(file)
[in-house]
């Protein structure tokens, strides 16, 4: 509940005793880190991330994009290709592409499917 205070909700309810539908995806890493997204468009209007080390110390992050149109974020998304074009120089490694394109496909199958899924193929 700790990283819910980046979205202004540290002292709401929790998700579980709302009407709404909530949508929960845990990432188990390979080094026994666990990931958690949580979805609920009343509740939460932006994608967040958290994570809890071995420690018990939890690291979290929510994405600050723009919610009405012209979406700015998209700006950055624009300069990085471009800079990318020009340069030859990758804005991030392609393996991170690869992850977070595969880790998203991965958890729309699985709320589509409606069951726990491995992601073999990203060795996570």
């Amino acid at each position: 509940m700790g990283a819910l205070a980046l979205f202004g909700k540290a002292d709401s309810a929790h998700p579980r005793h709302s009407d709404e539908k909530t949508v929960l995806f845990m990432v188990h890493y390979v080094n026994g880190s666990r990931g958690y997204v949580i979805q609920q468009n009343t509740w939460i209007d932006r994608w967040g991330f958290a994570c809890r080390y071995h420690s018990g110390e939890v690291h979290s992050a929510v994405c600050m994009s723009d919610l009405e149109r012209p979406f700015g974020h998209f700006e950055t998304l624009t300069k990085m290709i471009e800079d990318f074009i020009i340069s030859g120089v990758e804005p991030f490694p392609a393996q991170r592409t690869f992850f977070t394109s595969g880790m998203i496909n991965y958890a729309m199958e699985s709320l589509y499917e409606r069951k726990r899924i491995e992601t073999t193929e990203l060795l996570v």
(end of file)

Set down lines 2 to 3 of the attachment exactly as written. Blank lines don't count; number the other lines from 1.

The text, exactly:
């Protein structure tokens, strides 16, 4: 509940005793880190991330994009290709592409499917 205070909700309810539908995806890493997204468009209007080390110390992050149109974020998304074009120089490694394109496909199958899924193929 700790990283819910980046979205202004540290002292709401929790998700579980709302009407709404909530949508929960845990990432188990390979080094026994666990990931958690949580979805609920009343509740939460932006994608967040958290994570809890071995420690018990939890690291979290929510994405600050723009919610009405012209979406700015998209700006950055624009300069990085471009800079990318020009340069030859990758804005991030392609393996991170690869992850977070595969880790998203991965958890729309699985709320589509409606069951726990491995992601073999990203060795996570």
């Amino acid at each position: 509940m700790g990283a819910l205070a980046l979205f202004g909700k540290a002292d709401s309810a929790h998700p579980r005793h709302s009407d709404e539908k909530t949508v929960l995806f845990m990432v188990h890493y390979v080094n026994g880190s666990r990931g958690y997204v949580i979805q609920q468009n009343t509740w939460i209007d932006r994608w967040g991330f958290a994570c809890r080390y071995h420690s018990g110390e939890v690291h979290s992050a929510v994405c600050m994009s723009d919610l009405e149109r012209p979406f700015g974020h998209f700006e950055t998304l624009t300069k990085m290709i471009e800079d990318f074009i020009i340069s030859g120089v990758e804005p991030f490694p392609a393996q991170r592409t690869f992850f977070t394109s595969g880790m998203i496909n991965y958890a729309m199958e699985s709320l589509y499917e409606r069951k726990r899924i491995e992601t073999t193929e990203l060795l996570v």